5. In an athletic shoe for use in kicking a ball and having an upper attached to a sole, generally curvilinear heel and toe end portions at opposite longitudinal ends of the shoe, a recessed medial portion on one side of the shoe and a lateral portion on the other side of the shoe, both the medial portion and the lateral portion being defined by curved surfaces and located generally intermediate the heel and toe end portions, the improvement comprising means defining a generally planar ball-impacting surface on the shoe generally verticially disposed on the surfaces of at least one of said medial and lateral portions and configured to maintain said ball-impacting surface in a substantially planar configuration during flexing of the shoe, said means defining said ball-impacting surface comprising first and second discrete ball-impacting members disposed adjacent said heel and toe end portions, respectively, each of said members having a generally planar outer surface disposed in a generally coplanar relationship with the outer surface of the other member, a sliding contact interface between said members, a space formed between said members adjacent said sliding contact interface, and said members being attached along an inner surface thereof to the outer surface of the shoe adjacent said medial portion.
6. The improvement of claim 5, wherein said sliding contact interface is disposed in a direction proceeding away from the outer surface of the shoe and towards said heel end portion.
7. In an athletic shoe for use in kicking a ball and having an upper attached to a sole, generally curvilinear heel and toe end portions at opposite longitudinal ends of the shoe, a recessed medial portion on one side of the shoe and a lateral portion on the other side of the shoe, both the medial portion and the lateral portion being defined by curved surfaces and located generally intermediate the heel and toe end portions, the improvement comprising means defining a planar ball-impacting surface on the shoe generally verticially disposed on the surfaces of at least one of said medial and lateral portions and configured to maintain said ball-impacting surface in a substantially planar configuration during flexing of the shoe, said ball-impacting surface being defined on the lateral portion of the shoe as a protuberance thereon and being disposed forwardly on the lateral portion adjacent the toe end portion of the shoe.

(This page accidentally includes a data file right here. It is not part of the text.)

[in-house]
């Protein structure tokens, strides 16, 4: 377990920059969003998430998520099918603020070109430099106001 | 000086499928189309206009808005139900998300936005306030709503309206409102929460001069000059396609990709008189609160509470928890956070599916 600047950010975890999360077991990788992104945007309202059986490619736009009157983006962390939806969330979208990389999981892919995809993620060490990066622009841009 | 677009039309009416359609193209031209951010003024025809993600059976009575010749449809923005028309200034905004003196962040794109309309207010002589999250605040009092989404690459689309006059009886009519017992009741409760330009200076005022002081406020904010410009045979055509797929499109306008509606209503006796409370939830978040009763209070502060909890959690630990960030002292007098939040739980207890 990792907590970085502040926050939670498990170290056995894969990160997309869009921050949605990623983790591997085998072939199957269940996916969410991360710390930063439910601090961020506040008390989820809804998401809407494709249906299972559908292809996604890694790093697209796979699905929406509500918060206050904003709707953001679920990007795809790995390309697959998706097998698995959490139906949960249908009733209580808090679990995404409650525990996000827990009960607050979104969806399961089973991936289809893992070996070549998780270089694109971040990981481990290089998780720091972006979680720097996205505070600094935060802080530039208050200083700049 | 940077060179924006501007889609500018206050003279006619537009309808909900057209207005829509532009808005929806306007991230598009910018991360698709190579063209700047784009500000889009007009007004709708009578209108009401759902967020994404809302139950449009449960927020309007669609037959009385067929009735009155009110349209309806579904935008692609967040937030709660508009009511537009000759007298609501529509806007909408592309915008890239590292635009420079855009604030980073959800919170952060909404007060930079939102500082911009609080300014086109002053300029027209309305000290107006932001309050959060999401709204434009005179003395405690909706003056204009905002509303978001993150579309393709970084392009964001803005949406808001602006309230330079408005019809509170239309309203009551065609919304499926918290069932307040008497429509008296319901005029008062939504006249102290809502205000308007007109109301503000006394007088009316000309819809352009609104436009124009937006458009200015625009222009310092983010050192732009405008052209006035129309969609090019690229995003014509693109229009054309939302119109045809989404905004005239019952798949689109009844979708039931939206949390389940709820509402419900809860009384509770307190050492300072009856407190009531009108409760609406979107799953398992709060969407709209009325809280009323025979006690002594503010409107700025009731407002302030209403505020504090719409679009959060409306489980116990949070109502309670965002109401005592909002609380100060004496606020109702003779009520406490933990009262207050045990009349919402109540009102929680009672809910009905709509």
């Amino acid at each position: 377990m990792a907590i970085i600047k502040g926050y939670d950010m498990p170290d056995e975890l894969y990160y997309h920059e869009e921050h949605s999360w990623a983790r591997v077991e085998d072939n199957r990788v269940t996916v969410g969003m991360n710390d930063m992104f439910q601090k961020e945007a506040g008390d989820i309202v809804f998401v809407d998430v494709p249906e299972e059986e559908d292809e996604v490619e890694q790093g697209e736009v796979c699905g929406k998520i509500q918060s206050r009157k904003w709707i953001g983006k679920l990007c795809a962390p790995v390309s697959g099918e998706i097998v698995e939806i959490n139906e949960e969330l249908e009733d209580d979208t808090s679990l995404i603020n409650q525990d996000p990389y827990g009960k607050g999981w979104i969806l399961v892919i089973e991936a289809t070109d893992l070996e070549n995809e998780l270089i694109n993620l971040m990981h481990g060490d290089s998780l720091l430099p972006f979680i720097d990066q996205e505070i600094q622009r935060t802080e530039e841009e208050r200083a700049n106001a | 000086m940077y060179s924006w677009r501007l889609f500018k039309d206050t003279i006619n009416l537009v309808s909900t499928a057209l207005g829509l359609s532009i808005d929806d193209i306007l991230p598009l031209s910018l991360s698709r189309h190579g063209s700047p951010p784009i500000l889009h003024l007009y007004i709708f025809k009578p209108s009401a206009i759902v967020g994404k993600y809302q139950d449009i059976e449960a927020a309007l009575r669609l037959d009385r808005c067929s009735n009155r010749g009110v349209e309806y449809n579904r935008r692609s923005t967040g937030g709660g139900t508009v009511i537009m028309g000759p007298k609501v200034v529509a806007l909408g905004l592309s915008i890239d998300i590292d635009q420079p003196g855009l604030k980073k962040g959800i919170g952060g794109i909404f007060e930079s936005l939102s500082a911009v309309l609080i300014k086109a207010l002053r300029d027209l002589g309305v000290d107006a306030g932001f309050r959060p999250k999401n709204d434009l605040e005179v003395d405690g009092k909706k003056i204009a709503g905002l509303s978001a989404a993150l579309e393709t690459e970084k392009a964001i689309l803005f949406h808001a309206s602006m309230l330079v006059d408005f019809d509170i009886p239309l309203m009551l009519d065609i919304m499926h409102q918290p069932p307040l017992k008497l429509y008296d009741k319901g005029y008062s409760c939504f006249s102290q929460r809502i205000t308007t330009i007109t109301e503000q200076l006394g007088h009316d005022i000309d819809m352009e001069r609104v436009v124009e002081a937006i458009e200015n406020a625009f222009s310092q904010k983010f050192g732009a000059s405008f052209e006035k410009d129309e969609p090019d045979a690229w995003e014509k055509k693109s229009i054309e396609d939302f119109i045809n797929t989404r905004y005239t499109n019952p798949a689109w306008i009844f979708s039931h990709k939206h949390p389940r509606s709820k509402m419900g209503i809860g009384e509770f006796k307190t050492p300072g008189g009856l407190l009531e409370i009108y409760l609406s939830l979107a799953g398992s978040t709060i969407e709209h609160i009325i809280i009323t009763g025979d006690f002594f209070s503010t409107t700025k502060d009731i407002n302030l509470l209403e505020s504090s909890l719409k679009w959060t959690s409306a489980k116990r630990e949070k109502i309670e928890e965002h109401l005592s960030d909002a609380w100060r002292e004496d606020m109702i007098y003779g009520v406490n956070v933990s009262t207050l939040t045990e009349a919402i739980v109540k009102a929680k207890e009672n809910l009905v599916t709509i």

Description
FIELD OF THE INVENTION

The present invention relates to athletic shoes and more particularly relates to an athletic shoe for kicking a ball such as a soccer ball or a football, the shoe having a planar ball-impacting surface disposed across the instep and/or lateral aspect region of the shoe.

BACKGROUND OF THE INVENTION AND PRIOR ART

In athletic shoes used in sports involving kicking of balls and the like, the configuration of the shoe can greatly influence the accuracy, repeatability, and distance of the kicks. Examples of attempts to modify the shoe configuration for this purpose or add accessories specifically designed therefore are illustrated in U.S. Pat. Nos. 2,782,531; 2,796,684; 3,650,051; 3,851,410; 4,065,861; and 4,123,856. These patents show various alterations of the toe portion for placekicking and the vamp portion for punting, and are primarily concerned with athletic shoes for use in the game of football which is played with an oblong ball, pointed at opposite ends, where kicking of the ball is typically accomplished using only the toe or vamp portion of the shoe.

In the game of soccer, a round ball is used and essentially the entire shoe surface is employed in kicking the ball. An important soccer kick is the lateral kick and is ordinarily executed using the side of the shoe adjacent the ball of the foot and the instep region of the shoe. Lateral kicks are also occasionally executed using the outside surface or lateral aspect region of the shoe. Heretofore, soccer shoes have been constructed to substantially conform to the shape of the foot and thus present curved or rounded surfaces adjacent the instep and lateral aspect regions of the shoe. These curved or rounded surfaces in turn present an essentially infinite number of possible directions from which a soccer ball may proceed when kicked using the area of the shoe adjacent the instep or lateral aspect regions. As a consequence, great individual skill and dexterity has been required to effect accurate, repeated kicks having the desired distance from the side regions of the shoe. Known soccer shoes have lacked any adequate provision for improving the repeatability, accuracy, and distance of kicks made using the instep or lateral aspect regions of the shoe. As a result, novices, beginners, and even accomplished players find it difficult or impossible to execute quality kicks of this type.

In the game of football, the so-called "soccer style" kick has become widely used by placekickers and is executed by striking the ball with the instep region of the shoe. The problems noted above with regard to soccer shoes have also been experienced by placekickers since football shoes have recessed instep regions and curved surfaces adjacent the regions like soccer shoes.